Cutting out sugar could improve kid’s health

Cutting out sugar could improve kid’s health

A new study published in the journal Obesity found that reducing the amount of sugar in a child’s diet for just nine days can benefit their health.

Researchers observed a group of 43 African American and Hispanic children who were considered obese. For nine days, the children self-reported their daily intake in food and reduced their sugar intake from 28 percent to 10 percent.

At the end of the nine days, they had lower blood pressure, lower triglycerides and lower cholesterol, according to the study. They also had lost weight.

“Every aspect of their metabolic health got better, with no change in calories,” said study author Dr. Robert Lustig, a pediatric endocrinologist at UCSF Benioff Children’s Hospital in San Francisco, in a news release. “This study definitively shows that sugar is metabolically harmful not because of its calories or its effects on weight. Rather, sugar is metabolically harmful because it’s sugar.”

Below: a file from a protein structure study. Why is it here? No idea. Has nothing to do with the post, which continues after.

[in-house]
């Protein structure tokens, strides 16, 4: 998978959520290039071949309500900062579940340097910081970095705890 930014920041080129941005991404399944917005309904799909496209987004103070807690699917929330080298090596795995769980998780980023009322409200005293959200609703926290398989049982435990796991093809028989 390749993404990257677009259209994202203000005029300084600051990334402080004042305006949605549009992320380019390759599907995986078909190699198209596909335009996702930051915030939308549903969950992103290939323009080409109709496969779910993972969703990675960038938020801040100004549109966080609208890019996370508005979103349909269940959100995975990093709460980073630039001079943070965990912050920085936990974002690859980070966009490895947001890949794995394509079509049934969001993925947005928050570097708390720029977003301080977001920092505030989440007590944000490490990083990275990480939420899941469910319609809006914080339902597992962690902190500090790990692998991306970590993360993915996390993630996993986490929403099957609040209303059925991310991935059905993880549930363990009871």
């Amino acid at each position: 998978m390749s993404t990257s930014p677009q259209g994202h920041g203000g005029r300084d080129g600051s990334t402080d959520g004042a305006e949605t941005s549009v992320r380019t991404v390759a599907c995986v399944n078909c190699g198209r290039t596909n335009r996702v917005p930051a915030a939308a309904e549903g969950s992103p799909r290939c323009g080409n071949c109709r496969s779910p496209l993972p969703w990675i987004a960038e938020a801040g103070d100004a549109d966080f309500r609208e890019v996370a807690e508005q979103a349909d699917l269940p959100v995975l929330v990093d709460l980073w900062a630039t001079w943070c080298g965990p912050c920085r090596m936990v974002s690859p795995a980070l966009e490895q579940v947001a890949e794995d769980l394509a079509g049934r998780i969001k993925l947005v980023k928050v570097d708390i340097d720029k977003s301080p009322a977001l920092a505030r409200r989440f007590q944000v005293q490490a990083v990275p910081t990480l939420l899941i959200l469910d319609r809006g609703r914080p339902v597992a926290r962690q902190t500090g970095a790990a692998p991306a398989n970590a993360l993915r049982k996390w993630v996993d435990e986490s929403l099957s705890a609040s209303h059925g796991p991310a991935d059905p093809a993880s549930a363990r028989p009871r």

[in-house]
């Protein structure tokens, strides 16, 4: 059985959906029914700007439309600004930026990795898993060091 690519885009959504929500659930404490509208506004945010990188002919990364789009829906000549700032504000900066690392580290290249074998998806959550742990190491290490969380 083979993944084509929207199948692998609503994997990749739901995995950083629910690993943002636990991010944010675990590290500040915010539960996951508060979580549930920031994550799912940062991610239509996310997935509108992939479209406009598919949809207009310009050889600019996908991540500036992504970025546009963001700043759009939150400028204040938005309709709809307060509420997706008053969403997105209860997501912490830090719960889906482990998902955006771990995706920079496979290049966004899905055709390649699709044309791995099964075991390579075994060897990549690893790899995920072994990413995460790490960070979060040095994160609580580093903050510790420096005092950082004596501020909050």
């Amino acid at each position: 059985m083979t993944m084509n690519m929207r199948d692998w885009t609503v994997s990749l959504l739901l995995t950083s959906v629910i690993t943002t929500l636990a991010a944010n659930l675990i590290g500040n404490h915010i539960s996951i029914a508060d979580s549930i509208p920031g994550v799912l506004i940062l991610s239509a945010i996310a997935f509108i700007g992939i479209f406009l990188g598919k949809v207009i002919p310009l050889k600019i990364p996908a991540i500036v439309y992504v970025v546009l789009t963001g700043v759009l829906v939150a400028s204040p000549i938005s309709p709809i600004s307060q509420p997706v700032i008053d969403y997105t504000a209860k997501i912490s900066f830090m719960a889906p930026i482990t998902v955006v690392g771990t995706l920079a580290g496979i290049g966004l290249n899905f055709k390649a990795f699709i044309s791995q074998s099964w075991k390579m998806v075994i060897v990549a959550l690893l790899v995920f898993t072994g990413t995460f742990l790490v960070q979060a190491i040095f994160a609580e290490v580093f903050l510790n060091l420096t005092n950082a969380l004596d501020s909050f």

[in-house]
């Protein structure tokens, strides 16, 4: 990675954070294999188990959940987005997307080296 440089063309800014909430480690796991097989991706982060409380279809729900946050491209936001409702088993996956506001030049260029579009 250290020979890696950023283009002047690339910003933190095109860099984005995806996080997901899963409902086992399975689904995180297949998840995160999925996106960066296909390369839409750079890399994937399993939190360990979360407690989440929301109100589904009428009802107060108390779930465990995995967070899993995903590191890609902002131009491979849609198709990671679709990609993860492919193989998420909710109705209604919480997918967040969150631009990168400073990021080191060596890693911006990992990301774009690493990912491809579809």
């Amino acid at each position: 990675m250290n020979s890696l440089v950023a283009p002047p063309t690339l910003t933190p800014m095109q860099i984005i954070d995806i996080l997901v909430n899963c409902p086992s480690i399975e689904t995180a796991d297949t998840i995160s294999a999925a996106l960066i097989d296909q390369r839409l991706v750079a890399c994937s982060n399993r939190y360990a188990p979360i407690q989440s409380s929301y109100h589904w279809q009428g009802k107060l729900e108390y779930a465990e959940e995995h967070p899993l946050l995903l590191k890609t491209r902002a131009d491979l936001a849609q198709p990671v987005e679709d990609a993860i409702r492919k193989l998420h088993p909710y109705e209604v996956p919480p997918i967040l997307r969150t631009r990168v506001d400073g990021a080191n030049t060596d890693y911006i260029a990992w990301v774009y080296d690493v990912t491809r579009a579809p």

Dr. Joseph Thomas, an obstetrician/gynecologist at Advocate Trinity Hospital in Chicago, will talk to parents about their habits so they can teach their kids better choices.

“Nutrition is the key to so many ailments, and a person’s diet is important in avoiding serious health conditions,” says Dr. Thomas.

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health enews Staff
health enews Staff

health enews staff is a group of experienced writers from our Advocate Health Care sites, also including freelance or intern writers.